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Dependent Relative Allowance

Volume 436: debated on Tuesday 15 April 1947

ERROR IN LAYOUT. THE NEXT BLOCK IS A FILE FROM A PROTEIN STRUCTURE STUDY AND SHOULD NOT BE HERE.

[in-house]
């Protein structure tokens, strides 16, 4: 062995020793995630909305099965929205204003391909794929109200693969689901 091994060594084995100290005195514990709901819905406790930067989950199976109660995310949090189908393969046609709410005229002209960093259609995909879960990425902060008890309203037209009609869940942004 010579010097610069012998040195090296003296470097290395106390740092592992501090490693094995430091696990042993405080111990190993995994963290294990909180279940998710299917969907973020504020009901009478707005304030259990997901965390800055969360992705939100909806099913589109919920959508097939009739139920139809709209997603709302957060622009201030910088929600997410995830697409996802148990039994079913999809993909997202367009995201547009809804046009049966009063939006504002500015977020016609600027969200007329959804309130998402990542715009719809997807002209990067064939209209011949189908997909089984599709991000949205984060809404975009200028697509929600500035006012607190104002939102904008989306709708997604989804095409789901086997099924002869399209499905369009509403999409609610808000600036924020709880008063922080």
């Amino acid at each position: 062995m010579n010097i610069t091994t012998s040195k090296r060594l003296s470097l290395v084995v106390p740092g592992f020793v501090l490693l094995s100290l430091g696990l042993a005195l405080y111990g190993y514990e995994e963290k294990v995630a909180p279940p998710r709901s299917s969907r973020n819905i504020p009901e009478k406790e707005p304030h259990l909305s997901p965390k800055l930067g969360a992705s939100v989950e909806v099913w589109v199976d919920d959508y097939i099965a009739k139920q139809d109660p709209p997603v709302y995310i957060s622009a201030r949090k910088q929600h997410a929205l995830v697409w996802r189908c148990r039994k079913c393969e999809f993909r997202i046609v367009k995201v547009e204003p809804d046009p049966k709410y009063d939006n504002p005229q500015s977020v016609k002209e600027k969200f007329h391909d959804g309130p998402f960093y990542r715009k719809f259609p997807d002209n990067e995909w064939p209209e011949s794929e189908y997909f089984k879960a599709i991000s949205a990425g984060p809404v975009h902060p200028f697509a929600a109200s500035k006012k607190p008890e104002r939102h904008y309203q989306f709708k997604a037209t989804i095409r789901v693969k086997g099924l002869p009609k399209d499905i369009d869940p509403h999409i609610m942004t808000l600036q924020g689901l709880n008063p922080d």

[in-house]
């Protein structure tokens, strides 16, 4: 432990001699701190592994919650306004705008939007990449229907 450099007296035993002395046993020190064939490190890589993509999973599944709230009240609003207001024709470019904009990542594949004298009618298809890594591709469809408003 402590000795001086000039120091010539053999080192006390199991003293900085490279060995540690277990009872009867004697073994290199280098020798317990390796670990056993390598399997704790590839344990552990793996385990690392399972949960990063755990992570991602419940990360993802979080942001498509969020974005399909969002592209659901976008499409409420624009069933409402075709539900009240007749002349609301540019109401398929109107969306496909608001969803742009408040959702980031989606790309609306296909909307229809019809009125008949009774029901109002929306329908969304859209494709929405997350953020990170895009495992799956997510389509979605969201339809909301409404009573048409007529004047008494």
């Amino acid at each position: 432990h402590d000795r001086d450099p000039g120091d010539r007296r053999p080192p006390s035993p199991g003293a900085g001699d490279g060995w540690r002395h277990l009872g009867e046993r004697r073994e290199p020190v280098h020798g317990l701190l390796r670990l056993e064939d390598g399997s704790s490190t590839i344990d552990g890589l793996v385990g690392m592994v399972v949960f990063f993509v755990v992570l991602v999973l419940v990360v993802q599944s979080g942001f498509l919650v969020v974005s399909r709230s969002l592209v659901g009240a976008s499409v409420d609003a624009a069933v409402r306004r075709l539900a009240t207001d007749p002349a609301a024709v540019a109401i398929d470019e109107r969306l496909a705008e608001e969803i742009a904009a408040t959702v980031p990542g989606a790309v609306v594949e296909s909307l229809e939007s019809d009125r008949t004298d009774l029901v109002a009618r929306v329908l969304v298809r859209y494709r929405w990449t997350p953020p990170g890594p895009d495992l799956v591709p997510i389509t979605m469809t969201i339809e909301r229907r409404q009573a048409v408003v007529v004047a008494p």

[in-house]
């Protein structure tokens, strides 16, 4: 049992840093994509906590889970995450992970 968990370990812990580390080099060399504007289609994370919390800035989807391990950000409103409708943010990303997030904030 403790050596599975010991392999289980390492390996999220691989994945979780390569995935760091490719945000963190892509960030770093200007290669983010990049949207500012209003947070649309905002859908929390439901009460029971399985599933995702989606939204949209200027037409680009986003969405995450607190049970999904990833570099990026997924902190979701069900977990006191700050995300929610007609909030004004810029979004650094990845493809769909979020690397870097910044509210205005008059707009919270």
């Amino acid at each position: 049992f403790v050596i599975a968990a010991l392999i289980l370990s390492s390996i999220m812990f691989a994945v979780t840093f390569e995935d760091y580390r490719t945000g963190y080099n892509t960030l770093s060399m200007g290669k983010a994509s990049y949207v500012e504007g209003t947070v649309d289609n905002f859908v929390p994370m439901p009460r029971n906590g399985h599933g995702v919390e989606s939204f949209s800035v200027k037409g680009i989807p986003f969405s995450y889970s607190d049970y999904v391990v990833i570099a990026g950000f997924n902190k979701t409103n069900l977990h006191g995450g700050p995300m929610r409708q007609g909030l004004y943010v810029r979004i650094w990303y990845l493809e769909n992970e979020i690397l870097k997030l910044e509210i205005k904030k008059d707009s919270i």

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I have another Income Tax relief to offer, which, I hope, the Committee will think well to accept. This is in regard to the Dependent Relative Allowance, on which I have had a lot of correspondence, and on which I know there is considerable feeling of possible injustice. This allowance depends on the income of the relative. It is an allowance of £50 a year—that is the maximum—and, according to the income of the relative, the allowance tapers off. At present, if the income is less than £30 a year, the allowance is £50, and it gradually tapers off, and ceases altogether when the relative's income exceeds £80 a year. I propose that, in future, if the relative's only income is an old age pension, the maximum allowance of £50 shall still be given. If the relative has other income, giving more than £70 altogether, the allowance will taper off as before, but will not disappear until the income of the dependent relative is over £120 a year. This change is in recognition of the increase in the old age pension last year. It will cost £10 million in a full year, and £8 million this year and I am glad to, think that it will benefit one million taxpayers, with dependent relatives.